Battery v1c2

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House of Plums

So cold. Tak.u.mi thought as he opened his eyes. It turned out Seiha had put his hand on his cheek.

“Onii-chan, we’re at Grandpa’s house.”

“Looks like it.”

“You slept like a log. I tried waking you up a few times.”

“Let’s get off the car.”

There was a stone gate waiting for them right after they got out. As they stepped inside, a strong aromatic fragrance a.s.saulted their noses.


It was a giant plum tree so big one had to crane their neck to see it. The trunk and branches were very thick, and overlapping red flowers were in full bloom. The aroma it gave off was almost suffocating.

Tak.u.mi had seen that plum tree before.

From the bright red layered folds to the body-enveloping smell, Tak.u.mi remembered all of it. A long time ago, he had stood under this tree. Back then it must have been an early spring morning! Shrouded in smoke, everything was mixed with the sweet fragrance of red plums while the petals quietly bloomed. From the depths of his memories, he recalled the smell of spring blossoms and their silence.

“Tak.u.mi, you coming?”

Hearing someone call his name, Tak.u.mi turned around. A flash of white greeted his eyes. It was an entire head of gray hair, and a huge tanned face below it. The nose and eyes were both large. Only the lips under his white mustache were shaped neatly.

“Seiha, Tak.u.mi. I’m your Grandpa!”

Tak.u.mi silently lowered his head. Seiha hid behind Tak.u.mi and smiled.

“This is my first time meeting Seiha! Eh? What’s wrong?”

“Grandpa looks like the spirit of this plum tree!”

Seiha pointed at the plum tree.

“Huge and thick. Oh! But the color of your head isn’t the same.”

“A plum tree spirit? Well thanks, that’s a very interesting thing to say.”

“He’s a very strange child, always saying peculiar things like that. But we’ll talk later. First let’s take the luggage from the car. The rest of the luggage is being delivered tomorrow, so make sure you unpack and tidy up all of today’s luggage before then! From now on, Seiha and Tak.u.mi will be having their own room.”

“Right! Even though this is an old house, there are a lot of rooms.”

“Hurray!” Seiha cried. Tak.u.mi looked back at his grandfather’s face again, his shoulder carrying a large backpack.

So this person was Ioka Youzou. He didn’t think he would be so small.

His grandfather suddenly turned his head. The two of them stood face to face. His grandfather’s eyes weren’t black. Rather, they were closer to dark brown.

Tak.u.mi lowered his head and walked forward. As he went, he thought to himself: ‘I still remember the color of those eyes.’

Tak.u.mi was given a six tatami-mat room on the second floor that faced south.

Just from opening the windows, one could see the plums by the gate and the mountains in the distance. The color of the the snow was white and far more distinct than the view from the car.

in the past, he had always used a curtain to divide a roughly six-tatami mat room that he shared with Seiha. It was exciting to have a room he could call his own now. Tak.u.mi slowly looked around the room. The walls and ceiling was certainly old. On the white door, which had been replaced with new building materials because the old lock had rusted, stood out. Tak.u.mi took a deep breath and inhaled the odor of plums that floated in from the window.

A knock came on the door.

“Tak.u.mi, how’s the room? Do you like it?”

It was Hiros.h.i.+. Seeing that Tak.u.mi was wearing his tracksuit, Hiros.h.i.+ blinked and asked:

“Why’d you change clothes?”

“I’m going running.”

“Right now?”

“I already put all my stuff away so…”

“Hey, why do you have to go running right away? Don’t be ridiculous.”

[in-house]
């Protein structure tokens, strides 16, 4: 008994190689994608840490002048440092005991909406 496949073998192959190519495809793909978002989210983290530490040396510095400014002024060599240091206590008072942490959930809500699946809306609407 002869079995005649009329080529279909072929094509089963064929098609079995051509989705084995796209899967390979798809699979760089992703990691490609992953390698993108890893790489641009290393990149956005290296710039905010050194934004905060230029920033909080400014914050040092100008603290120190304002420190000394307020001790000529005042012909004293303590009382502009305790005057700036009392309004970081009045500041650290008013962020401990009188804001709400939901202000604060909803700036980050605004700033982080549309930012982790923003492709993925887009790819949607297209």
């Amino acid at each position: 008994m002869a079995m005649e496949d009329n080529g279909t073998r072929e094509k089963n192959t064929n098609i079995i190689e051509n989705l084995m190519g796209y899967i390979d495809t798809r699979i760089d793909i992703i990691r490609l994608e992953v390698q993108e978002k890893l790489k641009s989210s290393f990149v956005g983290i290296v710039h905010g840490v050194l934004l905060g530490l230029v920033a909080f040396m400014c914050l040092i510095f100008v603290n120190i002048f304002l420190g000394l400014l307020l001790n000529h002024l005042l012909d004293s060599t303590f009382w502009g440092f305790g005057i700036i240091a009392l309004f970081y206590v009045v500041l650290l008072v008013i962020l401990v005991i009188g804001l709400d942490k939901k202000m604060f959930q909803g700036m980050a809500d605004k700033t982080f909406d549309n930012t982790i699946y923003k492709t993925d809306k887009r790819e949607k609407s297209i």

Tak.u.mi was silent. If he didn’t go running today, he’d feel a slight but noticeable feeling of heaviness tomorrow. It wasn’t an actual increase or decrease in his weight, but the limp feeling in his muscles. Tak.u.mi hated that slight feeling of heaviness and weakness that came from interrupting his running schedule. But since his father was part of a fine arts club in high school, it was something that he didn’t understand, so no matter what it wasn’t going to make a difference.

“Fine. It’s not a bad thing to get to know the area. Anyways, this odor is really fragrant.”

Hiros.h.i.+ also took a deep breath.

“Tak.u.mi, you know there’s a small forest on the other side of the fields? There should be a building behind that forest. A cream-colored building. That’s Nitta East Middle School, and you’ll be going there at the beginning of April.”

“I know. Their baseball team isn’t very good. Last year their best result was eighth in the regional tournament, but since their third-years graduated, they’ve lost a lot of their strength this year. I heard they might even have trouble winning the district tournament this year.”

Hiros.h.i.+ coughed lightly.

“You scouted them?”

“Well, it’s the club I’ll be joining, so even if no one was willing to tell me, I had to investigate it myself.”

“If the club is that weak, you probably aren’t very satisfied.”

Tak.u.mi cast his face to the side.

“…since they’re going to have trouble winning the district tournament, let alone Nationals.”

“I can make it.”

Tak.u.mi closed the window. The scent of plums was blocked outside.

“Don’t you think that if we manage to qualify for Nationals solely because of me, is much more interesting than if I tag along with a team that’s going to win anyways?”

Hiros.h.i.+ gasped. His throat seemed to be blocked by something, and he was speechless. Deep inside, he knew that Tak.u.mi wasn’t joking or boasting. When it came to baseball, Tak.u.mi was always serious.

“Dad, that expression is ugly.”

Tak.u.mi made a rare chuckle of laughter.

“Even though the White Tigers weren’t a great team, we still managed to qualify for the Chuugoku Tournament, right? Though we did lose in the semi-finals.”

(So your point is that Nitta can do it just because you’re there, Tak.u.mi?)

At this point, Tak.u.mi exhaled. His throat relaxed a little bit more.

“Why didn’t you tell me?”

Tak.u.mi turned his face straight forward. His smile disappeared.